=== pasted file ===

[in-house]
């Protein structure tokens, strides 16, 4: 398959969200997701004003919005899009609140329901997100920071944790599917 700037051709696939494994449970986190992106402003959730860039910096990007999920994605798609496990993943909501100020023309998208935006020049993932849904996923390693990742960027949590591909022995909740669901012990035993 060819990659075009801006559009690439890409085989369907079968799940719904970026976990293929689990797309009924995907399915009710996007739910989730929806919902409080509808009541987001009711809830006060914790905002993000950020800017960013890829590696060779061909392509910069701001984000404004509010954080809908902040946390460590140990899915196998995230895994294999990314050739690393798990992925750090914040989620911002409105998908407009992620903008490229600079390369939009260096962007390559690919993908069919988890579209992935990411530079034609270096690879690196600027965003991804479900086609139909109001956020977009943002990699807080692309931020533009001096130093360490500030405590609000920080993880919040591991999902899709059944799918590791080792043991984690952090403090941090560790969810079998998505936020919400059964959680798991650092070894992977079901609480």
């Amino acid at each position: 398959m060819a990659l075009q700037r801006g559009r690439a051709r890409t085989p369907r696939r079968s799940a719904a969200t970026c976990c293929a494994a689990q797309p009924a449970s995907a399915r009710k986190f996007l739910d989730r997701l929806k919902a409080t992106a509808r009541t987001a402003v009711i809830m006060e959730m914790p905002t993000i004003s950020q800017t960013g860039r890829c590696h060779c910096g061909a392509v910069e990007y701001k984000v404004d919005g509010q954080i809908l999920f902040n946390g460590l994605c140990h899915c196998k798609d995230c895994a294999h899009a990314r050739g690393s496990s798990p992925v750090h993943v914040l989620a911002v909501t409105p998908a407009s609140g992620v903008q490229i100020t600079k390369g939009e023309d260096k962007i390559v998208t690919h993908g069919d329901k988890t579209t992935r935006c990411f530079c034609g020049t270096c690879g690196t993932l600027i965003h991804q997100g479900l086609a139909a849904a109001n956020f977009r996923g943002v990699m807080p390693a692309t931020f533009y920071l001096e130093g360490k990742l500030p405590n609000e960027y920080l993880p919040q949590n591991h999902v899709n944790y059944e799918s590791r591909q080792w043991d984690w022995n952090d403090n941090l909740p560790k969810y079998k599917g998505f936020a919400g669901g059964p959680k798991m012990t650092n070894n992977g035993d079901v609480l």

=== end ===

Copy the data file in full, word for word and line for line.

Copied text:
[in-house]
């Protein structure tokens, strides 16, 4: 398959969200997701004003919005899009609140329901997100920071944790599917 700037051709696939494994449970986190992106402003959730860039910096990007999920994605798609496990993943909501100020023309998208935006020049993932849904996923390693990742960027949590591909022995909740669901012990035993 060819990659075009801006559009690439890409085989369907079968799940719904970026976990293929689990797309009924995907399915009710996007739910989730929806919902409080509808009541987001009711809830006060914790905002993000950020800017960013890829590696060779061909392509910069701001984000404004509010954080809908902040946390460590140990899915196998995230895994294999990314050739690393798990992925750090914040989620911002409105998908407009992620903008490229600079390369939009260096962007390559690919993908069919988890579209992935990411530079034609270096690879690196600027965003991804479900086609139909109001956020977009943002990699807080692309931020533009001096130093360490500030405590609000920080993880919040591991999902899709059944799918590791080792043991984690952090403090941090560790969810079998998505936020919400059964959680798991650092070894992977079901609480």
């Amino acid at each position: 398959m060819a990659l075009q700037r801006g559009r690439a051709r890409t085989p369907r696939r079968s799940a719904a969200t970026c976990c293929a494994a689990q797309p009924a449970s995907a399915r009710k986190f996007l739910d989730r997701l929806k919902a409080t992106a509808r009541t987001a402003v009711i809830m006060e959730m914790p905002t993000i004003s950020q800017t960013g860039r890829c590696h060779c910096g061909a392509v910069e990007y701001k984000v404004d919005g509010q954080i809908l999920f902040n946390g460590l994605c140990h899915c196998k798609d995230c895994a294999h899009a990314r050739g690393s496990s798990p992925v750090h993943v914040l989620a911002v909501t409105p998908a407009s609140g992620v903008q490229i100020t600079k390369g939009e023309d260096k962007i390559v998208t690919h993908g069919d329901k988890t579209t992935r935006c990411f530079c034609g020049t270096c690879g690196t993932l600027i965003h991804q997100g479900l086609a139909a849904a109001n956020f977009r996923g943002v990699m807080p390693a692309t931020f533009y920071l001096e130093g360490k990742l500030p405590n609000e960027y920080l993880p919040q949590n591991h999902v899709n944790y059944e799918s590791r591909q080792w043991d984690w022995n952090d403090n941090l909740p560790k969810y079998k599917g998505f936020a919400g669901g059964p959680k798991m012990t650092n070894n992977g035993d079901v609480l």